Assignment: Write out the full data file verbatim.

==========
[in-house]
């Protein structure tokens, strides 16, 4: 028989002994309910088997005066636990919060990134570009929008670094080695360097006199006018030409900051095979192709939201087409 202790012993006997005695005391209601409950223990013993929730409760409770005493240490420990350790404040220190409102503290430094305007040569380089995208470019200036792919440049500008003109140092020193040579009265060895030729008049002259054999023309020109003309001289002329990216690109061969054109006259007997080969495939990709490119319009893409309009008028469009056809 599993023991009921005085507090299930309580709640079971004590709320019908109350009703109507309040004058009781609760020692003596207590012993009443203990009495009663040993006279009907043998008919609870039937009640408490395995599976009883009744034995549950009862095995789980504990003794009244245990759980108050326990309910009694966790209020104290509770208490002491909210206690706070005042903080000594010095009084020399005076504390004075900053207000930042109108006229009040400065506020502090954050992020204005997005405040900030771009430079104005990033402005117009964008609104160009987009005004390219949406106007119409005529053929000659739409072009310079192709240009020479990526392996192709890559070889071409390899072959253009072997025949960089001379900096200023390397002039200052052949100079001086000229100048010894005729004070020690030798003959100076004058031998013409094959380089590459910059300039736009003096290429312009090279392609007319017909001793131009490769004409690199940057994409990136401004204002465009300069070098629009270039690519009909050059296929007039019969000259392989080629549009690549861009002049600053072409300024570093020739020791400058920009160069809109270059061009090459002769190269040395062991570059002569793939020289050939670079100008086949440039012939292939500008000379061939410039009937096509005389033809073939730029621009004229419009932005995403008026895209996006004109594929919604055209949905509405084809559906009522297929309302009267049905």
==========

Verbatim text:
[in-house]
């Protein structure tokens, strides 16, 4: 028989002994309910088997005066636990919060990134570009929008670094080695360097006199006018030409900051095979192709939201087409 202790012993006997005695005391209601409950223990013993929730409760409770005493240490420990350790404040220190409102503290430094305007040569380089995208470019200036792919440049500008003109140092020193040579009265060895030729008049002259054999023309020109003309001289002329990216690109061969054109006259007997080969495939990709490119319009893409309009008028469009056809 599993023991009921005085507090299930309580709640079971004590709320019908109350009703109507309040004058009781609760020692003596207590012993009443203990009495009663040993006279009907043998008919609870039937009640408490395995599976009883009744034995549950009862095995789980504990003794009244245990759980108050326990309910009694966790209020104290509770208490002491909210206690706070005042903080000594010095009084020399005076504390004075900053207000930042109108006229009040400065506020502090954050992020204005997005405040900030771009430079104005990033402005117009964008609104160009987009005004390219949406106007119409005529053929000659739409072009310079192709240009020479990526392996192709890559070889071409390899072959253009072997025949960089001379900096200023390397002039200052052949100079001086000229100048010894005729004070020690030798003959100076004058031998013409094959380089590459910059300039736009003096290429312009090279392609007319017909001793131009490769004409690199940057994409990136401004204002465009300069070098629009270039690519009909050059296929007039019969000259392989080629549009690549861009002049600053072409300024570093020739020791400058920009160069809109270059061009090459002769190269040395062991570059002569793939020289050939670079100008086949440039012939292939500008000379061939410039009937096509005389033809073939730029621009004229419009932005995403008026895209996006004109594929919604055209949905509405084809559906009522297929309302009267049905």